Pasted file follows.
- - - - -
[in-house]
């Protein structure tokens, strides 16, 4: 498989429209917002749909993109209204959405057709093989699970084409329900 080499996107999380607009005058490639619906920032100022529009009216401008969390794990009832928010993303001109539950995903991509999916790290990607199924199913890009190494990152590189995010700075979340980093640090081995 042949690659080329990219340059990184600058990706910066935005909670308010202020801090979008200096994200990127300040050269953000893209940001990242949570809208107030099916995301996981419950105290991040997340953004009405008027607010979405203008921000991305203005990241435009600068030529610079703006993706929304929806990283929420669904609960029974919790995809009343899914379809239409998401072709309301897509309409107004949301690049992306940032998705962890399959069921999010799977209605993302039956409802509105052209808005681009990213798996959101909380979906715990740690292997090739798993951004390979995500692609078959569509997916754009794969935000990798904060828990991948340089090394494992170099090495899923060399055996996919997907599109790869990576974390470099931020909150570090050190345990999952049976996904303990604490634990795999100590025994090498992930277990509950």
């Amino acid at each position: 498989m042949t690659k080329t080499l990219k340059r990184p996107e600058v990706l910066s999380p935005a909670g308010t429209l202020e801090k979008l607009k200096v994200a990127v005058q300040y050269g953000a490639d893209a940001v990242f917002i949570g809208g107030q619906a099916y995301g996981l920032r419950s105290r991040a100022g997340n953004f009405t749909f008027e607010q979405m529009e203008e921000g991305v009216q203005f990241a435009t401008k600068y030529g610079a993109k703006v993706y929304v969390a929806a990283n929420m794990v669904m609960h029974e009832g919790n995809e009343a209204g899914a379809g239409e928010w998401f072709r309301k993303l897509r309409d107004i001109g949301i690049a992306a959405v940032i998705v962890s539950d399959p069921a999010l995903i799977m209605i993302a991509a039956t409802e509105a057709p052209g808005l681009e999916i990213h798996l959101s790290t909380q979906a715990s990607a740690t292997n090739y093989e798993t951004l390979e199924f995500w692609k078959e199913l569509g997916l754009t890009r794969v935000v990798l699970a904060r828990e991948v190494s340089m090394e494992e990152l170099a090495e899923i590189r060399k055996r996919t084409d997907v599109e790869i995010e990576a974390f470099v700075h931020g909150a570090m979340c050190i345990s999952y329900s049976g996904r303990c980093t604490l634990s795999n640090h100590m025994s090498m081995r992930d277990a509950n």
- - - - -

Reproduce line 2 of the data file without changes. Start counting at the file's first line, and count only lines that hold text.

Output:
């Protein structure tokens, strides 16, 4: 498989429209917002749909993109209204959405057709093989699970084409329900 080499996107999380607009005058490639619906920032100022529009009216401008969390794990009832928010993303001109539950995903991509999916790290990607199924199913890009190494990152590189995010700075979340980093640090081995 042949690659080329990219340059990184600058990706910066935005909670308010202020801090979008200096994200990127300040050269953000893209940001990242949570809208107030099916995301996981419950105290991040997340953004009405008027607010979405203008921000991305203005990241435009600068030529610079703006993706929304929806990283929420669904609960029974919790995809009343899914379809239409998401072709309301897509309409107004949301690049992306940032998705962890399959069921999010799977209605993302039956409802509105052209808005681009990213798996959101909380979906715990740690292997090739798993951004390979995500692609078959569509997916754009794969935000990798904060828990991948340089090394494992170099090495899923060399055996996919997907599109790869990576974390470099931020909150570090050190345990999952049976996904303990604490634990795999100590025994090498992930277990509950």